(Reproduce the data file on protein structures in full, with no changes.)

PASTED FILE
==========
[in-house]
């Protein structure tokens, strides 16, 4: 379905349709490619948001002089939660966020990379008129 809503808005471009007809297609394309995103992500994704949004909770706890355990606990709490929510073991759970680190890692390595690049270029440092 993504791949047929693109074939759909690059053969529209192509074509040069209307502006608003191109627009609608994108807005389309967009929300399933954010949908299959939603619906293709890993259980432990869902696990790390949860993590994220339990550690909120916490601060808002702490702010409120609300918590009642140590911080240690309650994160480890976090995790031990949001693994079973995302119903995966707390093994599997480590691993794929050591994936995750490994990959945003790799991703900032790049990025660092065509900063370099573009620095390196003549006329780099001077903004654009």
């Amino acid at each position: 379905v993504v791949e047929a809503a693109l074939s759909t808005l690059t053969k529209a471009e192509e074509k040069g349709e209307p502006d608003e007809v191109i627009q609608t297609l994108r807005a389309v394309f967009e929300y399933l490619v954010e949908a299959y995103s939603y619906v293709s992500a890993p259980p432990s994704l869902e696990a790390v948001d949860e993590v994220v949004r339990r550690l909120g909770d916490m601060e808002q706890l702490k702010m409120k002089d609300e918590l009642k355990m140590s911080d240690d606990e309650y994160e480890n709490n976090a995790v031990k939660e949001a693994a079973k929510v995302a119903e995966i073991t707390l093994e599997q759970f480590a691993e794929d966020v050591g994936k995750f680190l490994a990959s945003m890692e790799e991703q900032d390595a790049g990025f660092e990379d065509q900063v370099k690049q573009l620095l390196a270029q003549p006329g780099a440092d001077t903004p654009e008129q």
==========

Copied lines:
[in-house]
């Protein structure tokens, strides 16, 4: 379905349709490619948001002089939660966020990379008129 809503808005471009007809297609394309995103992500994704949004909770706890355990606990709490929510073991759970680190890692390595690049270029440092 993504791949047929693109074939759909690059053969529209192509074509040069209307502006608003191109627009609608994108807005389309967009929300399933954010949908299959939603619906293709890993259980432990869902696990790390949860993590994220339990550690909120916490601060808002702490702010409120609300918590009642140590911080240690309650994160480890976090995790031990949001693994079973995302119903995966707390093994599997480590691993794929050591994936995750490994990959945003790799991703900032790049990025660092065509900063370099573009620095390196003549006329780099001077903004654009």
């Amino acid at each position: 379905v993504v791949e047929a809503a693109l074939s759909t808005l690059t053969k529209a471009e192509e074509k040069g349709e209307p502006d608003e007809v191109i627009q609608t297609l994108r807005a389309v394309f967009e929300y399933l490619v954010e949908a299959y995103s939603y619906v293709s992500a890993p259980p432990s994704l869902e696990a790390v948001d949860e993590v994220v949004r339990r550690l909120g909770d916490m601060e808002q706890l702490k702010m409120k002089d609300e918590l009642k355990m140590s911080d240690d606990e309650y994160e480890n709490n976090a995790v031990k939660e949001a693994a079973k929510v995302a119903e995966i073991t707390l093994e599997q759970f480590a691993e794929d966020v050591g994936k995750f680190l490994a990959s945003m890692e790799e991703q900032d390595a790049g990025f660092e990379d065509q900063v370099k690049q573009l620095l390196a270029q003549p006329g780099a440092d001077t903004p654009e008129q």